July 05, 2012

Demo at Langley

Just a quick note to let you know I will be doing a pastel demo (or two) at the Choochokam Arts Festival in Langley, WA, on Saturday.

If you get a chance to stop by, please look for me and introduce yourself. I am honored to be at the Whidbey Island Fine Art Studio booth where there will be lots of amazing art happening.

Hope to see you there.

July 01, 2012

Chillin in the Summer

Frosted Woolley Fields (pastel 16 x 20)

Because it's so hot out for a lot of folks around the country, I thought it might be fun to post a winter painting. Before I get started yapping about it though, I want to say THANKS to those who have sent their well wishes either in mail or thoughts for my recovery. I am now back at the easel and loving it!

I am honored to annouce that I have been selected as Artist of the Month by artistsnetwork for July and in the online article I spend quite a bit of time talking about reference photos and how I use a variety of them to compose an image.

Defining objective: In any painting, I first want to define my objective - my personal investment in a piece. It doesn't have to be some huge statement but it does have to mean something to me on a personal level if I am going to invest my heart and time in a piece.

For this piece I really wanted to recreate a scene I see and enjoy often on my way to town. When I drive past the field in the photo below, there are usally sheep hovering around the clump of trees. During the winter, when the sun hits the trees, it seems like they light up and the fields have a beautiful winter frost on them. This field, when the sheep are grazing, exudes a sense of calmness to me. This is the "thing" I want to capture and share with others in my painting. So, I have defined my objective.

I have chosen the photo below for a color reference and also for noting the frost on the fields.

Now....where WILL I find those sheep.....

As I mentioned, the sheep are usually hovering around that clump of trees or out in the field just in front of the trees but that doesn't seem to be the case if I have my camera in the car. Do you suppose they are camera-shy?

No problem, I have other sheep photos I can use. The sheep who live across the street don't seem to mind the camera.

I don't need a lot of detail for the sheep so this image will work well for the pair I want in the back. Now, for the guy in the front...

Okay. That will do. So, now I have all my reference photos. It is a matter of working out a composition that will be inviting and interesting. I work through several thumbnail sketches and work through some ideas in photoshop until I come up with something I like but I am careful not to "overwork" my idea. All I want is a good roadmap. I want to leave the creative process for the easel!

Thanks for visiting!

the end

May 25, 2012

Before the Fall

Skagit Skies, 12 x 24, pastel (sold)
click for a larger view

So, this time I actually have a really good reason for being away for so long.

I admit I am calling out the sympathy card a bit here, but mostly I just wanted to check in to let you all know I  have been lurking but not typing much. I recently fell about 4 ft off a hill in our back yard onto our paved driveway, head first, and fractured my left elbow (I’m left handed) and sprained my right wrist. I haven’t been able to paint for awhile so the piece above is from "before the fall."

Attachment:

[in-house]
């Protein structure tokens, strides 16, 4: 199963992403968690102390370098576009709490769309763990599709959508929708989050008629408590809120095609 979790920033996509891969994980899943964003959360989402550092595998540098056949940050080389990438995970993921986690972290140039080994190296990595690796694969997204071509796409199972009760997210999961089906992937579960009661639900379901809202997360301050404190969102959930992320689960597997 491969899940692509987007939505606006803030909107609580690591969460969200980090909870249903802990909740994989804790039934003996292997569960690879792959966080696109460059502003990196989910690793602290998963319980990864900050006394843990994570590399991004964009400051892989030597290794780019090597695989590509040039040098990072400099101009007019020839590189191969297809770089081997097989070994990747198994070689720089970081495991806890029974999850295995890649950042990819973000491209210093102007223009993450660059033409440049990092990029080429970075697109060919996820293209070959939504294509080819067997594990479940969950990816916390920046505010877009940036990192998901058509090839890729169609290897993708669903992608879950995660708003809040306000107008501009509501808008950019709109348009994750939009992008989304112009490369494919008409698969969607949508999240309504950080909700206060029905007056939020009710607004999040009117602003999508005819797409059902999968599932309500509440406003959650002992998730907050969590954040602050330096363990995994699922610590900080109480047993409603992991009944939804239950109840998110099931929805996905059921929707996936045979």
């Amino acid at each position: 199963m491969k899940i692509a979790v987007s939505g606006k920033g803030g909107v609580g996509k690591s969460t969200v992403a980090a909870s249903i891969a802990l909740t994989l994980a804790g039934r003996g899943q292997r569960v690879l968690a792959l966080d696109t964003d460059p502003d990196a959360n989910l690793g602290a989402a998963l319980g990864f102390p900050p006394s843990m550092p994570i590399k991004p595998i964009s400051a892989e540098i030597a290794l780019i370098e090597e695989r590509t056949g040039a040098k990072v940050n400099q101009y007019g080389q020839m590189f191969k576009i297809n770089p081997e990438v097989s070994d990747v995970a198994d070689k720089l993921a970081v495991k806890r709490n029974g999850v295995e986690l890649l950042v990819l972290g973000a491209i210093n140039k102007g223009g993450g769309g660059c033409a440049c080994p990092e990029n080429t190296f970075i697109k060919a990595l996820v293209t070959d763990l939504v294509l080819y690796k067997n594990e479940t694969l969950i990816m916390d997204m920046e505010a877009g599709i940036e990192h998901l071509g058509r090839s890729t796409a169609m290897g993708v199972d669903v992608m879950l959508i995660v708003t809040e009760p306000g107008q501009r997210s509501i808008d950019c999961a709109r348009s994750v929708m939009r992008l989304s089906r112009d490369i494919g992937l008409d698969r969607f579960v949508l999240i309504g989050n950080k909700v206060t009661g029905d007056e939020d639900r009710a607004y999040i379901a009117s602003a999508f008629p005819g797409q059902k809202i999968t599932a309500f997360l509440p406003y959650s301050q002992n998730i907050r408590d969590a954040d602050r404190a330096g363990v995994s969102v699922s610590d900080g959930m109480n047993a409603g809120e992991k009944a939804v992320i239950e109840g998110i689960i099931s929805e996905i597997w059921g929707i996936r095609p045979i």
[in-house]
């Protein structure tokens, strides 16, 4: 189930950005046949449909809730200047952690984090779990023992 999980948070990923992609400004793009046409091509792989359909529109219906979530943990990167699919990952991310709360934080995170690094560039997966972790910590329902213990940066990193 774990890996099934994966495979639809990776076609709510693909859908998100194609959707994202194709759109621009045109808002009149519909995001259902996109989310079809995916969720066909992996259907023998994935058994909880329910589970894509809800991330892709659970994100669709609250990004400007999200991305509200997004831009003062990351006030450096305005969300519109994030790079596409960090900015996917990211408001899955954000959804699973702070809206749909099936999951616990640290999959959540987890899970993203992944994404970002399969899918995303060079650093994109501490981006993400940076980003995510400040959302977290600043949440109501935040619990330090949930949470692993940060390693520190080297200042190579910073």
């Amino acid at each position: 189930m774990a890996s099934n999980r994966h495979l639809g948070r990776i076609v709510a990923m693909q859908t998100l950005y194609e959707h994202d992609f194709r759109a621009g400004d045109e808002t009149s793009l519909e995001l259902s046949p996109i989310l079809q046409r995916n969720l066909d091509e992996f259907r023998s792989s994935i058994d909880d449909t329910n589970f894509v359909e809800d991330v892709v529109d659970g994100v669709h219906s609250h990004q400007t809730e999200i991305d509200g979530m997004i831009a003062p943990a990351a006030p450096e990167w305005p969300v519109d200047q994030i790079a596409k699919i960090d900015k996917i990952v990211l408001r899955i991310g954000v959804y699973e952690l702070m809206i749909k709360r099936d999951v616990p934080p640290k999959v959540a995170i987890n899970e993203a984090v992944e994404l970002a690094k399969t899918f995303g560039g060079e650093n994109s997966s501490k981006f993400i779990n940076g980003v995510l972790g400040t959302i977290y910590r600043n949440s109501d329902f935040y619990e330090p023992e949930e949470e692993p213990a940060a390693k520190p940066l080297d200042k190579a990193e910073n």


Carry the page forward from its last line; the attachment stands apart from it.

After a spell of not being able to use my arms, at least I can type now so I’m getting back in to the swing of things (so to speak). I hope y'all are doing well.

Happy Painting; I'll be joining you soon!


April 16, 2012

Making Linen Panels

Hi, if you are looking for the posting about making your own linen panels, I have moved it to the tab titled "Studio Notes."

April 13, 2012

The WHEEL Pastel Boxes

So, isn't this a cool idea for pastel boxes? After chatting with some folks on a pastel forum who really liked the boxes from the post below (where they are on my nested table) I thought I'd lay them out on a table to see if they would work well that way, too.  I love this set up so much that I called Larry (the maker of all things cool) and asked him if he would make them for other artists and he said that he would. Whoohoo!

I consider the color wheel to be my single most important tool. Having my pastel boxes emulating the colorwheel makes working with them feel very natural and logical. If you want to see some other pictures and read more about ordering them, visit

Happy Dusting!

April 07, 2012

Beneath the Guard

detail of On Guard (24 x 12 dry pastel sold)
click for a larger view

On Guard, aka Joe Llama, started out as a very colorful guy on Pastelmat. Since I posted the under-painting for Dibs on the Red Chair, I also wanted to share the colors that went beneath this fella. I find white fur so interesting once I start to study all the stuble colors that are in it and around it and bouncing off of it.

First, I'll show you the uncropped version of the painting.

And, now, the "under-painting"
This guy is also the star of a recent book I published on that is also a fundraiser for Precious Life Animal Sanctuary in Sequim, Washington.

I haven't used this plug-in from Blurb before, so I hope it works okay. It should provide a full preview of the book which includes images of some of my paintings and some prose from my heart.